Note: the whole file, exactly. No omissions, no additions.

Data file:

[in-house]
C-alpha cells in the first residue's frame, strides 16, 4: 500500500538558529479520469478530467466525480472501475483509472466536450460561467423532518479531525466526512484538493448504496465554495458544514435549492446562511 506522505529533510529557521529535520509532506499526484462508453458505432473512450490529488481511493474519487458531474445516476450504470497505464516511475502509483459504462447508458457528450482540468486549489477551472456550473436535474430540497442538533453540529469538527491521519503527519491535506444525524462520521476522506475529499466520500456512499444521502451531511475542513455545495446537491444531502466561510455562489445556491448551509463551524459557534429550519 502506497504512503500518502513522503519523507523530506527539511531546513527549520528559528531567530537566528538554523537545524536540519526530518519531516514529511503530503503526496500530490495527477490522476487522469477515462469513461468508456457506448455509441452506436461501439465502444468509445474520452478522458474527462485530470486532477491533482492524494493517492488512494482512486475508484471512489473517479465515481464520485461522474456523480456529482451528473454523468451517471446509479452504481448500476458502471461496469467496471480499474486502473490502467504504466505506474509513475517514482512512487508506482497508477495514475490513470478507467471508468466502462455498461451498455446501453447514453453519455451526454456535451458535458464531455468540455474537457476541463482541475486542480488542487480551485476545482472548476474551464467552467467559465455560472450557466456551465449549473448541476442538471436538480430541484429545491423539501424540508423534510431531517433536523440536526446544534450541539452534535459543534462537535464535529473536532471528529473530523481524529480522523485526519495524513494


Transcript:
[in-house]
C-alpha cells in the first residue's frame, strides 16, 4: 500500500538558529479520469478530467466525480472501475483509472466536450460561467423532518479531525466526512484538493448504496465554495458544514435549492446562511 506522505529533510529557521529535520509532506499526484462508453458505432473512450490529488481511493474519487458531474445516476450504470497505464516511475502509483459504462447508458457528450482540468486549489477551472456550473436535474430540497442538533453540529469538527491521519503527519491535506444525524462520521476522506475529499466520500456512499444521502451531511475542513455545495446537491444531502466561510455562489445556491448551509463551524459557534429550519 502506497504512503500518502513522503519523507523530506527539511531546513527549520528559528531567530537566528538554523537545524536540519526530518519531516514529511503530503503526496500530490495527477490522476487522469477515462469513461468508456457506448455509441452506436461501439465502444468509445474520452478522458474527462485530470486532477491533482492524494493517492488512494482512486475508484471512489473517479465515481464520485461522474456523480456529482451528473454523468451517471446509479452504481448500476458502471461496469467496471480499474486502473490502467504504466505506474509513475517514482512512487508506482497508477495514475490513470478507467471508468466502462455498461451498455446501453447514453453519455451526454456535451458535458464531455468540455474537457476541463482541475486542480488542487480551485476545482472548476474551464467552467467559465455560472450557466456551465449549473448541476442538471436538480430541484429545491423539501424540508423534510431531517433536523440536526446544534450541539452534535459543534462537535464535529473536532471528529473530523481524529480522523485526519495524513494